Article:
21. Guajira - Aguardiente (Ombligo)
22. Apparat - DJ-KiCKS (K7)
23. Various - Audiomatique History Part 1 (Audiomatique)
24. K-X-P - S/T (Smalltown Supersound)
25. Various - Finders Keepers Presents Pomegranates (B-Music)

Top 20 tracks
1. Brien Scott - Ickenham Station (Symbio Remix)(white)
2. Giovanni Verga - Afternight (Danilo Schneider Rmx) (Blaq)
3. Lula Circus - Morning Love (Broquade)
4. Audioelectronic - Two Trains Running (Nude Photo Music)
5. Morgans - Your Sweet Dream (Dialtone)
6. Robert Babicz - Pink Trees (Bedrock)
7. Yungchen Lhamo & Hamza - Wind Horse Rising (Windhorse)
8. Dolly La Parton - Cornbread, Fish & Collard Greens (Be My Sheep)
9. Deepak Sharma + Dieter Krause - Wolkenreise (DJ Qu Remix)(Hidden Recordings)
10. Android Cartel - One For Santiago (Sketchbook)
11. Sishi Roesch - Back To 92 (Diego Moreno Warehouse Mix)(Digital Delight)
12. Israel Vich - The Musicians (Pantamuzik)
13. Bloody Mary - Arabesque (Dame-Music)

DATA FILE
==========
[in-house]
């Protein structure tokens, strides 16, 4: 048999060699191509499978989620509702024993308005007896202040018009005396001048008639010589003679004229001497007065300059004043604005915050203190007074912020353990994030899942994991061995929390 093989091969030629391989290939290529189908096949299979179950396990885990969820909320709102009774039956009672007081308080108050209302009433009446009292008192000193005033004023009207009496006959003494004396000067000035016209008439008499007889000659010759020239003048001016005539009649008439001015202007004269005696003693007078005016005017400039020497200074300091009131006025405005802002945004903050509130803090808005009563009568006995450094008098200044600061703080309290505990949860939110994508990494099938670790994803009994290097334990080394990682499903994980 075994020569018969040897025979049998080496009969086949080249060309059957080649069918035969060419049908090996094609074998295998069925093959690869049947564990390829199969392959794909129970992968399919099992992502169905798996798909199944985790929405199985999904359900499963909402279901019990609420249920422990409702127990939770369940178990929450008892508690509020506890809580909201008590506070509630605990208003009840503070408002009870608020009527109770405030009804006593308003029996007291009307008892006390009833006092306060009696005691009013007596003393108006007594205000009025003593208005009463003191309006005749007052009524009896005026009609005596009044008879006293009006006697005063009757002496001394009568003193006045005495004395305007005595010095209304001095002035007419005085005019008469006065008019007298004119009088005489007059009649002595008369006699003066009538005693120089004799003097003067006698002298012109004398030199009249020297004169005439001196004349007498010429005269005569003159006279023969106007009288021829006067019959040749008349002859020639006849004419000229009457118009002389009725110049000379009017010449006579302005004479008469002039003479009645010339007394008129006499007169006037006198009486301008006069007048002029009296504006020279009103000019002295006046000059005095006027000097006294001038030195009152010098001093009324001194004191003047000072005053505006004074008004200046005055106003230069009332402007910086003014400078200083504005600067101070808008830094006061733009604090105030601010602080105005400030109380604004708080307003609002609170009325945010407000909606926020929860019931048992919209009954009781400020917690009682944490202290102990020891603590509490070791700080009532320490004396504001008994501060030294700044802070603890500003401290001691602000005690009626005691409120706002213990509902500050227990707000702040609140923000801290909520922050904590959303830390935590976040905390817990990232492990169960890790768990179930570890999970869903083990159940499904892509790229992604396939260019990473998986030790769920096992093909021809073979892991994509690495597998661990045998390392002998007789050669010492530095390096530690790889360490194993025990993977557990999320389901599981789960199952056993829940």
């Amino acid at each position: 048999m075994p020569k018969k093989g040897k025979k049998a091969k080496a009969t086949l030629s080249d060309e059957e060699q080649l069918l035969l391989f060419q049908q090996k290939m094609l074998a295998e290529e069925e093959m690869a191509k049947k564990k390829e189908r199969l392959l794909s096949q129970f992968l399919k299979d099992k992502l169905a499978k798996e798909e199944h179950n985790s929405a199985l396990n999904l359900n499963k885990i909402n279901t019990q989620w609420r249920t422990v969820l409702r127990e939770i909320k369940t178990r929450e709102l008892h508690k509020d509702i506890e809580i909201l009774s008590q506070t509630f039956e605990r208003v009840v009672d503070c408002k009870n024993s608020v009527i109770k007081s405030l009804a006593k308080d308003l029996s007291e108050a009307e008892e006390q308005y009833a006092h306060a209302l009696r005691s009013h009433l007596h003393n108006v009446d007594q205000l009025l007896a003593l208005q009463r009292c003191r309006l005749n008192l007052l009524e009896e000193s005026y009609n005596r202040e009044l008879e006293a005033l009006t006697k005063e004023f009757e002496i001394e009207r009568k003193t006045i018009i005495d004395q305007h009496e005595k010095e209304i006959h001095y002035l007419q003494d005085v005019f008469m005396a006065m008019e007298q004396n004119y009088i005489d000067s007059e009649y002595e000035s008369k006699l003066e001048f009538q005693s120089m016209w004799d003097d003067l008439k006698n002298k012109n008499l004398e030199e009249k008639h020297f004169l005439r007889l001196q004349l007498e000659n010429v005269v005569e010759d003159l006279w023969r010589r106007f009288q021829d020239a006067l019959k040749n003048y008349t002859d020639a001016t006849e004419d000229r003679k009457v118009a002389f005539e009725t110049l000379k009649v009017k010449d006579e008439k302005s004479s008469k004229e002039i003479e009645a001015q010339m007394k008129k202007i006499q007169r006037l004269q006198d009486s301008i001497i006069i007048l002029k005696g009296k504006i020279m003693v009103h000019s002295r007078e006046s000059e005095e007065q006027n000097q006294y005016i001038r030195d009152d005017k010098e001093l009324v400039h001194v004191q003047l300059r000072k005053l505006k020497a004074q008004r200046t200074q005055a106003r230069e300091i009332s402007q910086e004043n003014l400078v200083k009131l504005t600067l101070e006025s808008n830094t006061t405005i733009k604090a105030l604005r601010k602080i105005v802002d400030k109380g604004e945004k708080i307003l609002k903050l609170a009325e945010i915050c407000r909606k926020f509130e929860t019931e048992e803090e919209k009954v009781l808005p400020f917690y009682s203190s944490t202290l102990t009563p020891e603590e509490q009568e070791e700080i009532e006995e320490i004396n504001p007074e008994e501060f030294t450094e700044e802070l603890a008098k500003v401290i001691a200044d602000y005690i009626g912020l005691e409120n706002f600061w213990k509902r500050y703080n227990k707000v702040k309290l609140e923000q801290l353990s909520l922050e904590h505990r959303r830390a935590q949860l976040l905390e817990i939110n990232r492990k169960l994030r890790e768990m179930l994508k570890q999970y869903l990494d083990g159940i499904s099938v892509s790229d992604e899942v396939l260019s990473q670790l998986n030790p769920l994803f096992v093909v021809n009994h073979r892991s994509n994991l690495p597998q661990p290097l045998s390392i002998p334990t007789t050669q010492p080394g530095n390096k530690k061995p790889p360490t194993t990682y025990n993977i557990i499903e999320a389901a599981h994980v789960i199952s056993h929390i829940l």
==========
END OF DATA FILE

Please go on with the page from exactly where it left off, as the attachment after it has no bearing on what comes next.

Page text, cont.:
14. Rodux - Iron Fan (Thoughtless Music)
15. Stefan Tretau - Dzongkha (Night Drive Music)
16. Chris Fortier - Despegue (Symbio's Deep Space Mix)(Fade)
17. Isaac - Pickles (We Are Here)
18. Riff Raff - Psycho Cycles (Riff Raff)
19. Derek Marin - Rakimuse (Thoughtless Music)
20. Slam - Hot Knives (Gary Beck Remix)(Paragraph)


The Conduit podcast series, now on iTunes

My friend Symbio over at 530Techno.org and I started a new podcast series to focus on some international dj/artists that we dig called the The CONDUIT. Our first episode featured an exclusive mix by Android Cartel. Number two is courtesy of Washington DC powerhouse Jubilee and is out now.

The CONDUIT // podcast

Check it out.